is it a constant struggle? Do staff members have time to engage in activities when theyre barely keeping up with their workloads? We argue that personal care should be redefined as an
activity because it adds dignity and actually helps the task get completed more quickly. Dressing
and bathing (see pages 123 & 124) are examples of this new way to look at personal care.
Activities Can Be ShortStaff members often complain that they do not have enough time
to do activities. We empathize with the plight of many staff whose days are consumed by personal care and other demands. Yet, Best Friends activities can be short and done throughout
the day. As an example, in Chapter 1, one of the activities honors a persons preferred name.
Activities Are EverywhereIt is our hope that activities programs receive an adequate budget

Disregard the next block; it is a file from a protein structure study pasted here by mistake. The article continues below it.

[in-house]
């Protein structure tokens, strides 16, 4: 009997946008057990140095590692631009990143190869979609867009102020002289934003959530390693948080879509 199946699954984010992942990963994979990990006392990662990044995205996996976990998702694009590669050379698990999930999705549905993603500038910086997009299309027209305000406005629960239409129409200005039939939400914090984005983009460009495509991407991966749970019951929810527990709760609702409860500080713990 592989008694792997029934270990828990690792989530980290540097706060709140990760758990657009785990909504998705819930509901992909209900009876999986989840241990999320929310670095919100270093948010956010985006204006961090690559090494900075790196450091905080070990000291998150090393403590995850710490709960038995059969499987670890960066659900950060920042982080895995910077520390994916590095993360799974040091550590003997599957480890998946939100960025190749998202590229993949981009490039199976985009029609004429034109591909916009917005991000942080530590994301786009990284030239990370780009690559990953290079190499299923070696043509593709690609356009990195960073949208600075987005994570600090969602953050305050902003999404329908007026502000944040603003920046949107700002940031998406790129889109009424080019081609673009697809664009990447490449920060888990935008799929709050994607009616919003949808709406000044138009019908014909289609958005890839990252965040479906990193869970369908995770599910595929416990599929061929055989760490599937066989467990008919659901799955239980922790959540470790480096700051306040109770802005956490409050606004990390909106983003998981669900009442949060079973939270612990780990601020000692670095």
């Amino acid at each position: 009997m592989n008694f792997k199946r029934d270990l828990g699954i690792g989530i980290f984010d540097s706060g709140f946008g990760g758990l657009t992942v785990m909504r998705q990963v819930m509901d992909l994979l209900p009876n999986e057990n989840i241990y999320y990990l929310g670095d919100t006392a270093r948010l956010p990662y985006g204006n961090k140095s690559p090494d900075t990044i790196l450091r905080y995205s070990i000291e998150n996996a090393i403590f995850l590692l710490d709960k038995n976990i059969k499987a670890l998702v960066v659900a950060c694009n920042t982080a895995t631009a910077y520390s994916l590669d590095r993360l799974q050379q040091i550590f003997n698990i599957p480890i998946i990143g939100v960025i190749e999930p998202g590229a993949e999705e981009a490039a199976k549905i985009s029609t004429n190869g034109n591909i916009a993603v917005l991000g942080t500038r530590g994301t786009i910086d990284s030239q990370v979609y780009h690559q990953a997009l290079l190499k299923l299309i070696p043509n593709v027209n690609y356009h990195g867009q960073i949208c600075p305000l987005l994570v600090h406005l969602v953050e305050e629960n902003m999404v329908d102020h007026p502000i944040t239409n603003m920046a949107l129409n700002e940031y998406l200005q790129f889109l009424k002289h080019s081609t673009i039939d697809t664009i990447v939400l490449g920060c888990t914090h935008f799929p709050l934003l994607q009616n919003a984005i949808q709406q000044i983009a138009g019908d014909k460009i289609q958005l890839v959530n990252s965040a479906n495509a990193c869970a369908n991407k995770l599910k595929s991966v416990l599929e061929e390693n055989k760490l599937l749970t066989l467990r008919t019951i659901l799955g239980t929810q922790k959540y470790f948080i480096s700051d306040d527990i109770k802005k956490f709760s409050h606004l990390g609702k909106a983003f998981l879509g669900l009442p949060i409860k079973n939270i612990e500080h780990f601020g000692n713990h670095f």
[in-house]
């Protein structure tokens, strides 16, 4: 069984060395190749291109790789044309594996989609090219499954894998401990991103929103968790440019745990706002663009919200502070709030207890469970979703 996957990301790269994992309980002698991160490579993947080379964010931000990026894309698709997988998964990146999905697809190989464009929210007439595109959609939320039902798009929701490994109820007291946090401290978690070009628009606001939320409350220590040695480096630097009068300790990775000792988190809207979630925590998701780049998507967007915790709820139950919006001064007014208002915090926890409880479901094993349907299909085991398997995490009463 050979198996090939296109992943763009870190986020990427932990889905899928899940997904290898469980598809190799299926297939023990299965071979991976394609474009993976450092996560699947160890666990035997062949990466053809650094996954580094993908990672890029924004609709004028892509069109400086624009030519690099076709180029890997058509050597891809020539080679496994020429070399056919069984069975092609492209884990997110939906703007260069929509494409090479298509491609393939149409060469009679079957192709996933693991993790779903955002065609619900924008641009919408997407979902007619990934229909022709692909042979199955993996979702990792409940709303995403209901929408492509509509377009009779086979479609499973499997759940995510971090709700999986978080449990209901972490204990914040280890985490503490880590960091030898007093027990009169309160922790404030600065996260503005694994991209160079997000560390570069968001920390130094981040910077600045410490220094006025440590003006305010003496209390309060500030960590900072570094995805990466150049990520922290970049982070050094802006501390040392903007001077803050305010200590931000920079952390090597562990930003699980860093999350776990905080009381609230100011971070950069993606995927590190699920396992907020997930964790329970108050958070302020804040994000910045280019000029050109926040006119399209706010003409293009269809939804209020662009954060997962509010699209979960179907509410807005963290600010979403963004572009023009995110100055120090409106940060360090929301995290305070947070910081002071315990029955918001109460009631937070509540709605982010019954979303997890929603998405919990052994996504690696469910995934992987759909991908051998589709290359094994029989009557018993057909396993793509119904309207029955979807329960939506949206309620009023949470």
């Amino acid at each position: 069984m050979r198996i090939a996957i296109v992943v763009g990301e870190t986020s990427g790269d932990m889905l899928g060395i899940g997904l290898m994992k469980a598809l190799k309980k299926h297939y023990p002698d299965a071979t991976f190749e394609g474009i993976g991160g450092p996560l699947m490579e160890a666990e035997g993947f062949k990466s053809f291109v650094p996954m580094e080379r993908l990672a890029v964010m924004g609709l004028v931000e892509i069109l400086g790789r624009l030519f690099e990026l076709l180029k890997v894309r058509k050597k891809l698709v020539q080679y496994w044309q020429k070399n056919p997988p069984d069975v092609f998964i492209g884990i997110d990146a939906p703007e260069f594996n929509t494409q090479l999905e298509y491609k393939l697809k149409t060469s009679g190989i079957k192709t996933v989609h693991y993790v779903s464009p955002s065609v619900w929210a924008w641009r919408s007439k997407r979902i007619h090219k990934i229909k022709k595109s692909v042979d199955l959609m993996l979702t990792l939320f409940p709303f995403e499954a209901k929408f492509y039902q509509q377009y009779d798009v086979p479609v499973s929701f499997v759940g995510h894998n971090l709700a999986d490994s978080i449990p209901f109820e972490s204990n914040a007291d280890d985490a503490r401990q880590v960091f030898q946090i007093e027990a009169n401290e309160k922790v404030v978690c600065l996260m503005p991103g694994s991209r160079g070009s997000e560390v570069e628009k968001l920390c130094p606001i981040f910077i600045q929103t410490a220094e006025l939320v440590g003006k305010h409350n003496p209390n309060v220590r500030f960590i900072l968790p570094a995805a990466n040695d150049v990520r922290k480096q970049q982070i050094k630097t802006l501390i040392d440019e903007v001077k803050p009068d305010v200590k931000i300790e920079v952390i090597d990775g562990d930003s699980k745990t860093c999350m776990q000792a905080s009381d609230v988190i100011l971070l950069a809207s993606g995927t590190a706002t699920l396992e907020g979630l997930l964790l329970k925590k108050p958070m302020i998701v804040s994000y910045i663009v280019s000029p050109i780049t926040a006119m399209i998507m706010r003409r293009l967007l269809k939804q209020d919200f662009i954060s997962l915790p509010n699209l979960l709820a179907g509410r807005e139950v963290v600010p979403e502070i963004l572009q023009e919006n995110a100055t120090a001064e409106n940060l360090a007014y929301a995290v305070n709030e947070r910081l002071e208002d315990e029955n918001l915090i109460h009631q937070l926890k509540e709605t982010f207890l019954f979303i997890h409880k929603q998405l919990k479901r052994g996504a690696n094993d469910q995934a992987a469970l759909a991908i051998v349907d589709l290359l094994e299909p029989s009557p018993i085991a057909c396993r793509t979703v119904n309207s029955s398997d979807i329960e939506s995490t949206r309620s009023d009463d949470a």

for supplies, but inspiration for activities can be found everywhere. Most of the activities in this book
require minimal outlays of money to be successful. Creative staff members can also utilize everyday
items and information from the library or Internet to make something out of nothing. See, for example, the creative activity around something as simple as beans (see page 37).
Activities Should also Fill Religious and Spiritual NeedsRegardless of whether a person
with dementia has a specific faith background, everyone has spiritual needs waiting to be fulfilled. Best Friends activities celebrate a persons faith but also encourage staying in touch with
the spirit through nature, music, and the arts. The activity Acknowledge Me (see page 5) exemplifies this with religious and spiritual components.